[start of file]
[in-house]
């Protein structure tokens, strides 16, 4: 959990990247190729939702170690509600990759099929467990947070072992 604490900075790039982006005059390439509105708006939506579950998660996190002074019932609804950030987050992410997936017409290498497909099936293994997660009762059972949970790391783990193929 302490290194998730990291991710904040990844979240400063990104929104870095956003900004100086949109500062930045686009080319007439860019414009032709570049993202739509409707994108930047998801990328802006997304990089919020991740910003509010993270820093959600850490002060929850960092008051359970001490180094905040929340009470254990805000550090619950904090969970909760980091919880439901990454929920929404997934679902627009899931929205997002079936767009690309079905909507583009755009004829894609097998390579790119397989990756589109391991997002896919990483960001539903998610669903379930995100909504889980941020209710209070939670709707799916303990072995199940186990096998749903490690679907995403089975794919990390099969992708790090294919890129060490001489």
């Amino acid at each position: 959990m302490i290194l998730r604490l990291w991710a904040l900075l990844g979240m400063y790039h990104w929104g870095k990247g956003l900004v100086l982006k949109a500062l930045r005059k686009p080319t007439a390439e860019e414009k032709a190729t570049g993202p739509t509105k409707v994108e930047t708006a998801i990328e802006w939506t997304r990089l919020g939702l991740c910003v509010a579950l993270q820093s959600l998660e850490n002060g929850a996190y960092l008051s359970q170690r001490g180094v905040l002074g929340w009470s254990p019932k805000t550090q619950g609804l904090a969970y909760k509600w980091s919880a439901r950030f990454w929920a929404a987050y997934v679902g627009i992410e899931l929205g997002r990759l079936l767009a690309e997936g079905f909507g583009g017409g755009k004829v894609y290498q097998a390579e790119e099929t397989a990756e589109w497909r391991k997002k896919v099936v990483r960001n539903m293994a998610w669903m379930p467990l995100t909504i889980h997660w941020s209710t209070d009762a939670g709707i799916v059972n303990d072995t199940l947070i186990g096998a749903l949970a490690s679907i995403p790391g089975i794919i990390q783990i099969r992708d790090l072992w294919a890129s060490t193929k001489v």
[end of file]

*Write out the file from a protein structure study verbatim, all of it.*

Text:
[in-house]
């Protein structure tokens, strides 16, 4: 959990990247190729939702170690509600990759099929467990947070072992 604490900075790039982006005059390439509105708006939506579950998660996190002074019932609804950030987050992410997936017409290498497909099936293994997660009762059972949970790391783990193929 302490290194998730990291991710904040990844979240400063990104929104870095956003900004100086949109500062930045686009080319007439860019414009032709570049993202739509409707994108930047998801990328802006997304990089919020991740910003509010993270820093959600850490002060929850960092008051359970001490180094905040929340009470254990805000550090619950904090969970909760980091919880439901990454929920929404997934679902627009899931929205997002079936767009690309079905909507583009755009004829894609097998390579790119397989990756589109391991997002896919990483960001539903998610669903379930995100909504889980941020209710209070939670709707799916303990072995199940186990096998749903490690679907995403089975794919990390099969992708790090294919890129060490001489």
């Amino acid at each position: 959990m302490i290194l998730r604490l990291w991710a904040l900075l990844g979240m400063y790039h990104w929104g870095k990247g956003l900004v100086l982006k949109a500062l930045r005059k686009p080319t007439a390439e860019e414009k032709a190729t570049g993202p739509t509105k409707v994108e930047t708006a998801i990328e802006w939506t997304r990089l919020g939702l991740c910003v509010a579950l993270q820093s959600l998660e850490n002060g929850a996190y960092l008051s359970q170690r001490g180094v905040l002074g929340w009470s254990p019932k805000t550090q619950g609804l904090a969970y909760k509600w980091s919880a439901r950030f990454w929920a929404a987050y997934v679902g627009i992410e899931l929205g997002r990759l079936l767009a690309e997936g079905f909507g583009g017409g755009k004829v894609y290498q097998a390579e790119e099929t397989a990756e589109w497909r391991k997002k896919v099936v990483r960001n539903m293994a998610w669903m379930p467990l995100t909504i889980h997660w941020s209710t209070d009762a939670g709707i799916v059972n303990d072995t199940l947070i186990g096998a749903l949970a490690s679907i995403p790391g089975i794919i990390q783990i099969r992708d790090l072992w294919a890129s060490t193929k001489v």